This post has been updated.
It’s traumatic and painful when a couple breaks up, but when they’re parents, it’s often downright devastating for the kids. Divorce throws a child’s world in upheaval, and almost every aspect of their lives shift with one fell swoop. The end of a marriage often comes with a move, a change in living situation, and swirling uncertainty. In the case of siblings, things become even more complex.
Will the court split custody?
When it comes to child custody, the overriding concern is what’s in the best interest of the kids. In most cases, the court believes keeping brothers and sisters together is the ideal choice.
While it is possible, unless there are extenuating circumstances, the court won’t separate siblings. In the wake of divorce, children are vulnerable enough, and most judges are hesitant to do anything that may increase that.
When The Court May Separate Siblings
On its own accord, the court will rarely separate siblings. That doesn’t mean no judge will order this type of arrangement.
However, in these situations, it falls to the parents to present a convincing argument that this truly represents the best interest of the children in question. Judges typically won’t order split custody simply because it suits the parents.
One instance when the court may agree to separate siblings is in cases of antagonistic relationships. For example, if a brother and a sister are unable to coexist in a single setting, the court may divide them.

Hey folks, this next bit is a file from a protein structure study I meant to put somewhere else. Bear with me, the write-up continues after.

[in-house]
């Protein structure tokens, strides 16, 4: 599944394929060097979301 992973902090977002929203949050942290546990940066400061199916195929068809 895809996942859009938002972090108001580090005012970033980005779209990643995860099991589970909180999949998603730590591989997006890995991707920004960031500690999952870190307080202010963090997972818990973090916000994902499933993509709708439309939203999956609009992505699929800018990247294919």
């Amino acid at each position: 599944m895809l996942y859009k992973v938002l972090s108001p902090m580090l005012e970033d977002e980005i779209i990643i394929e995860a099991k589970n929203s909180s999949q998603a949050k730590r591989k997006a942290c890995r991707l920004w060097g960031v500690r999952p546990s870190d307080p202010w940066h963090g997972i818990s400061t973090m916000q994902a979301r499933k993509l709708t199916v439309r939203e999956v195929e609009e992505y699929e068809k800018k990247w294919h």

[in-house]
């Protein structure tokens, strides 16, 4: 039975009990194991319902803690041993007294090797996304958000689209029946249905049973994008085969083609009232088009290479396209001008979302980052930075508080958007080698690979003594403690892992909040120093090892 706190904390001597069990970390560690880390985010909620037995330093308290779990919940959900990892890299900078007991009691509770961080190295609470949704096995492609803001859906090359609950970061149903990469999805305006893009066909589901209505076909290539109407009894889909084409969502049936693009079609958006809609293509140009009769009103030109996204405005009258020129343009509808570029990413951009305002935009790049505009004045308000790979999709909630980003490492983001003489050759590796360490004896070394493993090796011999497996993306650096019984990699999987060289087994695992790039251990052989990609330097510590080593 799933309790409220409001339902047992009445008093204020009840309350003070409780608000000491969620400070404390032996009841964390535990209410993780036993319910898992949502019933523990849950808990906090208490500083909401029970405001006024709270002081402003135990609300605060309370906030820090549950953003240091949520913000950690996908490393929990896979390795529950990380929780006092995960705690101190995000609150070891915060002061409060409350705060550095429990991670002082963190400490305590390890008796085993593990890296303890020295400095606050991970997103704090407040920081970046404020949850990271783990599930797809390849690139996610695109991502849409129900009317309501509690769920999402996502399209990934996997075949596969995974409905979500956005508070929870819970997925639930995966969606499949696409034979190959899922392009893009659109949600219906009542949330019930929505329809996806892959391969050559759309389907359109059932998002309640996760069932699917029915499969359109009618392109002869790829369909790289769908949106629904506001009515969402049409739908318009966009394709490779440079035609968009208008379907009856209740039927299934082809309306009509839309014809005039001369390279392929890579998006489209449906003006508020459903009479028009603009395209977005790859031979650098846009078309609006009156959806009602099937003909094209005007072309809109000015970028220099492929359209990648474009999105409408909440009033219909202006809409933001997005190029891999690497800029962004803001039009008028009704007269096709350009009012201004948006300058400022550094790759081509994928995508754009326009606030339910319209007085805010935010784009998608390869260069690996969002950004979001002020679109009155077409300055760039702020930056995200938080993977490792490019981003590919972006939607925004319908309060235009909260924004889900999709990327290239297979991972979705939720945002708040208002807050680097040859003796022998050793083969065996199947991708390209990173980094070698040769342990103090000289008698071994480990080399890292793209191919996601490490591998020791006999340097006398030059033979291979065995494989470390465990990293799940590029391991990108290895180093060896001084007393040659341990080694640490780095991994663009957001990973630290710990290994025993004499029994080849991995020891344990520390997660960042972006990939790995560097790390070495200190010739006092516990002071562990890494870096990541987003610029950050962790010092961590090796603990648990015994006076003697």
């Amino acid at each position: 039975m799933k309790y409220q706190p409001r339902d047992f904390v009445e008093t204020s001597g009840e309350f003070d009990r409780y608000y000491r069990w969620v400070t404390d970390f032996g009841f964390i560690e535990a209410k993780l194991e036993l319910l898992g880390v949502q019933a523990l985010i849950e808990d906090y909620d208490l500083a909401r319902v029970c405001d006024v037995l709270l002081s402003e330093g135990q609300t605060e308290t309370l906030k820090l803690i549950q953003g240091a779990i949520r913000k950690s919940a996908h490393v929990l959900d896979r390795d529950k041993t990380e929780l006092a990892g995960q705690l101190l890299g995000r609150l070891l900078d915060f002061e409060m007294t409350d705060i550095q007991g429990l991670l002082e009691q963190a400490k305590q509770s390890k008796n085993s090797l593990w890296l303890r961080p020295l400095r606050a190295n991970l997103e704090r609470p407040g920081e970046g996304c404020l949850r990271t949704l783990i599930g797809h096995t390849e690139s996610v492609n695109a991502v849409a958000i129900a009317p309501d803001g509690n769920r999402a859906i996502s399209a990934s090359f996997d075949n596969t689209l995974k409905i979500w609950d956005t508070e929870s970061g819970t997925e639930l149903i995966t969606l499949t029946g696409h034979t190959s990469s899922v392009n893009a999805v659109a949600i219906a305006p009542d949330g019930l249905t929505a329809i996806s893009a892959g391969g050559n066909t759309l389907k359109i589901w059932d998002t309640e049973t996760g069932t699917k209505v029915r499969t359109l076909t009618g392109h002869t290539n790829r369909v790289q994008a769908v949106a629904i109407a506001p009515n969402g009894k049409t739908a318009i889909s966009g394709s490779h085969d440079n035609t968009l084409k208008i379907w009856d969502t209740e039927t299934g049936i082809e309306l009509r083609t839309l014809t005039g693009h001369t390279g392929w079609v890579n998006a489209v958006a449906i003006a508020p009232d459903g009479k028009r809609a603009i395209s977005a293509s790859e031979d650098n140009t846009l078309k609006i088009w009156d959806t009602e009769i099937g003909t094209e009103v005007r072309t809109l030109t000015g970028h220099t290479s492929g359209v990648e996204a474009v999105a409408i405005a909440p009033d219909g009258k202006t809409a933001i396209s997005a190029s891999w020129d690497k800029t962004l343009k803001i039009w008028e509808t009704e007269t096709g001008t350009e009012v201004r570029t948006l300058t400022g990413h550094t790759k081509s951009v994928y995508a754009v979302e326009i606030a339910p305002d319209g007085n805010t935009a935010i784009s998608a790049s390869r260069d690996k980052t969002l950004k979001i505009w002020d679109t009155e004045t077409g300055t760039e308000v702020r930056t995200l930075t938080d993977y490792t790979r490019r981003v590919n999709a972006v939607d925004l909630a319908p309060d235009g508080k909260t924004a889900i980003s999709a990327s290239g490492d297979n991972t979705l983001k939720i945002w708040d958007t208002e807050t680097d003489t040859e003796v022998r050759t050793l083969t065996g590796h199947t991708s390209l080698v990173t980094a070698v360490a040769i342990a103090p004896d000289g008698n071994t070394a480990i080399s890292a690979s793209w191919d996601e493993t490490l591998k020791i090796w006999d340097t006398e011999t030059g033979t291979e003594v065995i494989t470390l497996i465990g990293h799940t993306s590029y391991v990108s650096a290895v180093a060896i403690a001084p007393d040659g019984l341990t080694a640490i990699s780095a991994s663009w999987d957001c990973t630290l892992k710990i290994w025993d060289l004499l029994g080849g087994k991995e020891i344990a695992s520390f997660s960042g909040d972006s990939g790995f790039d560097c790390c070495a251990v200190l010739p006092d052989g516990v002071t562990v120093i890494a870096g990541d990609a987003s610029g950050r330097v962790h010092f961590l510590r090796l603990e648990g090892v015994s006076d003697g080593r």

We’re not talking about run of the sibling rivalry, a brother pestering a sister, or occasional fights. All kids go through phases, and all sibling relationships have some strife.
These are often situations where one sibling is abusive towards another. Perhaps mental health issues play a part. Whatever the reasons, there likely must be a significant potential risk to one child.
If this is the case, a judge may agree to separate siblings if one parent is better suited to cope with these needs. When it comes to cases like this, it’s best to consult a therapist or other mental health professional.
When Children Request Split Custody
In some instances, the children themselves may request split custody. Make no mistake, the court is under no obligation to honor a minor’s custody request. Ultimately, the child’s best interest takes precedence regardless of preference.
However, if he or she is old enough and presents a compelling reason, the court may—repeat may—take a request to live with one parent or the other into account.
Though if it directly opposes the child’s best interest, the court won’t likely grant such a request.
A number of reasons exist why a child might prefer split custody. It usually boils down to the relationship he or she has with a specific parent. If a son is closer to his father than his mother, it makes a certain amount of sense he would want to live there.
Older teens exploring their independence may also want to live apart from younger siblings. This can provide a sense of freedom, a sense of being “grown-up” or more “adult.” Kids may think things will be better in one household versus the other. Some parents may be willing to indulge these whims.